On October 16, 2014, ERI joined a group of 17 civil society organizations from Cambodia and the Mekong region in issuing a statement demanding that the project developers and the Cambodian Government conduct a new Environmental Impact Assessment (EIA) and release information on the alleged redesign of the dam. The action supports recent community statements in which affected villagers refused to relocate and demanded opportunities for communities to participate in decision-making on the project.

The statement follows on from letters sent in May 2014, by ERI together with a group of 15 civil society organizations (CSOs) and lawyers from Cambodia and the region, to the Chinese government and the corporate stakeholders developing the Lower Sesan II Hydropower Dam in Stung Treng Province, Cambodia. The letters warned of the severe environmental and social impacts of the project and called for greater accountability by all stakeholders.  

World Rivers Day: The Humanitarian and Economic Arguments for a New Model of Hydropower

Young men pulling fish traps on the Mekong River in Cambodia.

At first glance, hydroelectric dams seem like a relatively benign source of renewable energy. They don’t churn out dangerous plumes of smog or house radioactive materials that threaten to turn whole regions into uninhabitable wastelands. They don’t inject poisonous chemicals into the water table, and besides, it’s water, so it must be clean, right?

For the better part of the last century, dams have been heralded as modern day wonders of engineering. They exemplify mankind’s ability to harness the natural world, and are sources of national pride and a signature of a country’s progress. While it is true that these dams are technological marvels and an efficient way to produce energy, that is only half of the story. While dams may not have the reputation for failing in the sudden and catastrophic ways that nuclear reactors or offshore oil rigs do, they can and do often have similar catastrophic consequences.

Boats on the Salween River in Thailand Boats on the Salween River in Thailand

According to International Rivers, there are over 40,000 large dams dotting rivers all over the globe. Upstream from each of these is a floodplain or reservoir, where the bottlenecked river pours across the surrounding lands. Depending on the size of the dam, that area can be massive. In some cases, the size and scope of the flooding can mimic a natural disaster; the floodplain of China’s Three Gorges Dam, for instance, was so large that it displaced an estimated 1.5 million people. The World Commission on Dams estimates that the number of people displaced by hydroelectric dams worldwide falls somewhere between 40-80 million.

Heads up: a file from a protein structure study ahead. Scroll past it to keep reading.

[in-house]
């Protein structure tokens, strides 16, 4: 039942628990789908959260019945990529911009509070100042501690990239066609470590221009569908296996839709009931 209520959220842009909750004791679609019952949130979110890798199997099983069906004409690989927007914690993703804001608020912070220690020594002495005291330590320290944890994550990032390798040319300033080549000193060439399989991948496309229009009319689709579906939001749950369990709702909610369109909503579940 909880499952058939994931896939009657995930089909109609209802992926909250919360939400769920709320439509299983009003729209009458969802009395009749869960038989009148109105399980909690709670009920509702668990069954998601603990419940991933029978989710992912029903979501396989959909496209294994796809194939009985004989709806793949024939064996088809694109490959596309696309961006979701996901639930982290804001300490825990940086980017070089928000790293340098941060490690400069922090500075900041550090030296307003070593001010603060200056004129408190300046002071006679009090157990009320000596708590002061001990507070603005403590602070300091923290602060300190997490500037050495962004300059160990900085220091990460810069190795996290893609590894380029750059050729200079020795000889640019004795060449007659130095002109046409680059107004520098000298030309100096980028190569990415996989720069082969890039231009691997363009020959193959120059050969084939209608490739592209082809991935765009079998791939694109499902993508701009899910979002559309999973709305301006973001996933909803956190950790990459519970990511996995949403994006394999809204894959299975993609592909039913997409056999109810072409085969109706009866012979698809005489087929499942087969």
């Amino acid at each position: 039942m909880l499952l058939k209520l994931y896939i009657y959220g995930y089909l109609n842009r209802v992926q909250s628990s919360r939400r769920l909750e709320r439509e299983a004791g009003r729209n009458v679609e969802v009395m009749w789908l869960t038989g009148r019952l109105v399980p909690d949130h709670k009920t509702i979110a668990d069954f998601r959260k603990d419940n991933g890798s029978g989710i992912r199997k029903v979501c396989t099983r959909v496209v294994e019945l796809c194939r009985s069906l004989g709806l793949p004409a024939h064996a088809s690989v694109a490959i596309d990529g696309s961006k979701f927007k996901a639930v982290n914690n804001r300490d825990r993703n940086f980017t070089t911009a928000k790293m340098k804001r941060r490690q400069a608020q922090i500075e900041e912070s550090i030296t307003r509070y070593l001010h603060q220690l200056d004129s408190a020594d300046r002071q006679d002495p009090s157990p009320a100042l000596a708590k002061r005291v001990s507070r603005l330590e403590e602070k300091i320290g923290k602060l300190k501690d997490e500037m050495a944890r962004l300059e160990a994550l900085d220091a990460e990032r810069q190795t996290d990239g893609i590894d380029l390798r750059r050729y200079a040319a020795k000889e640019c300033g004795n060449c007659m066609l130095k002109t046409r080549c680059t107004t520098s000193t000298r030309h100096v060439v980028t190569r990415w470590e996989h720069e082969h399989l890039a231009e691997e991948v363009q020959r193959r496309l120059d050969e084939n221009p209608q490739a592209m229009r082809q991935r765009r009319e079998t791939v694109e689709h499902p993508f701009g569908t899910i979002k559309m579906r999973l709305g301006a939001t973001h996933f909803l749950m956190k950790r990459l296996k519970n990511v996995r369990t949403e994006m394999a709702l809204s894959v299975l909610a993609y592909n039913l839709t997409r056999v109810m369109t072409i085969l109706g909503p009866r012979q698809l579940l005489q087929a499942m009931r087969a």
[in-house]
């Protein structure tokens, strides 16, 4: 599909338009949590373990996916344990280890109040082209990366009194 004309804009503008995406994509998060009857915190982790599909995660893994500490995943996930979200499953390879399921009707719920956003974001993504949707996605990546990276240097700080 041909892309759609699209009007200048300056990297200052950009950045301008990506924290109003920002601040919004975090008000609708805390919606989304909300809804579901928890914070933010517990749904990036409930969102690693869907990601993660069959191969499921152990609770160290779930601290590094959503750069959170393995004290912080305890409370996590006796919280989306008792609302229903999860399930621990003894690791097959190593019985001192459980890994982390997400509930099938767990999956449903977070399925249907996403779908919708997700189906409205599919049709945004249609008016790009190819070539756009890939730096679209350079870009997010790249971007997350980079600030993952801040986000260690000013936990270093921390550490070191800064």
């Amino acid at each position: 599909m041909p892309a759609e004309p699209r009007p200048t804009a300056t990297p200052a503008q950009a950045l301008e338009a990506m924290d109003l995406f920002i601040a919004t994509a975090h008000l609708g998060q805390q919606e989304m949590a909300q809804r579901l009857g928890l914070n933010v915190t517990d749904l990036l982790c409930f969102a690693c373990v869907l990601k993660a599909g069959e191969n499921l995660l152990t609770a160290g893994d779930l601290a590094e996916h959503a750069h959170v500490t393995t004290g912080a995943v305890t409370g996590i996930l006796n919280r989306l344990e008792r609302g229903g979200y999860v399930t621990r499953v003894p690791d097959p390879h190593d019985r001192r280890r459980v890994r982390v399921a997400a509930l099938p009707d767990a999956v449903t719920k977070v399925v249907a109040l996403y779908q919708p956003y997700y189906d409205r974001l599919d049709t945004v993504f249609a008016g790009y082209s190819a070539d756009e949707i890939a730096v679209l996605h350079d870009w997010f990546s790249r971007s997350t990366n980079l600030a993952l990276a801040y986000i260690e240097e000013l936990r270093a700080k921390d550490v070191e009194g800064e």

These numbers are truly astonishing, but they still say . . .

Resettled Farmers from Thilawa SEZ Travel to Tokyo to Demand Right to Land Compensation

This week, recently displaced villagers from the Thilawa Special Economic Zone near Yangon, Myanmar, did something that they were unable to do the first time the government confiscated their land nearly twenty years ago: they complained.  Surrounded by a flurry of reporters, village representatives traveled to Tokyo to complain to JICA, the Japanese government agency financing the Myanmar Government’s plans for Thilawa, requesting due process, bette

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Coke's report on responsible business practices in Myanmar sets standard for transparency on both successes and failures

I’ve just finished reading the report Coca-Cola submitted last week to the State Department on its business practices in Myanmar (Burma), and I have to say I’m impressed with how seriously this company seems to have taken the Responsible Business Reporting Requirements.  Those who have read prior ERI commentary on the Myanmar responsible business reports, which are mandatory for U.S. companies making large investments in Myanmar, will know that the Coke report is a welcome change of pace from the reports submitted by other investors. 

What makes the Coke report unique is the level of transparency it provides – both into the company’s successes and its failure in responsible business conduct – meaning that communities, investors, and the U.S. Government alike have a reasonable basis to engage with Coke and trouble-shoot human rights issues that may arise in the course of its operations.  Now, I can’t vouch for the truth of anything that’s disclosed here – though I have no specific reason to doubt the report, I have no idea if Coke and its local partner are actually being as careful and thorough about their human rights, environmental, and labor performance as they say here.  But the level of detail about the due diligence processes they’ve gone through, the concerns they’ve identified, and the steps they’ve taken to ensure that they and their partners are mitigating serious risks is exactly the kind of transparency needed to build trust between a company like Coca-Cola and the communities its operations will affect.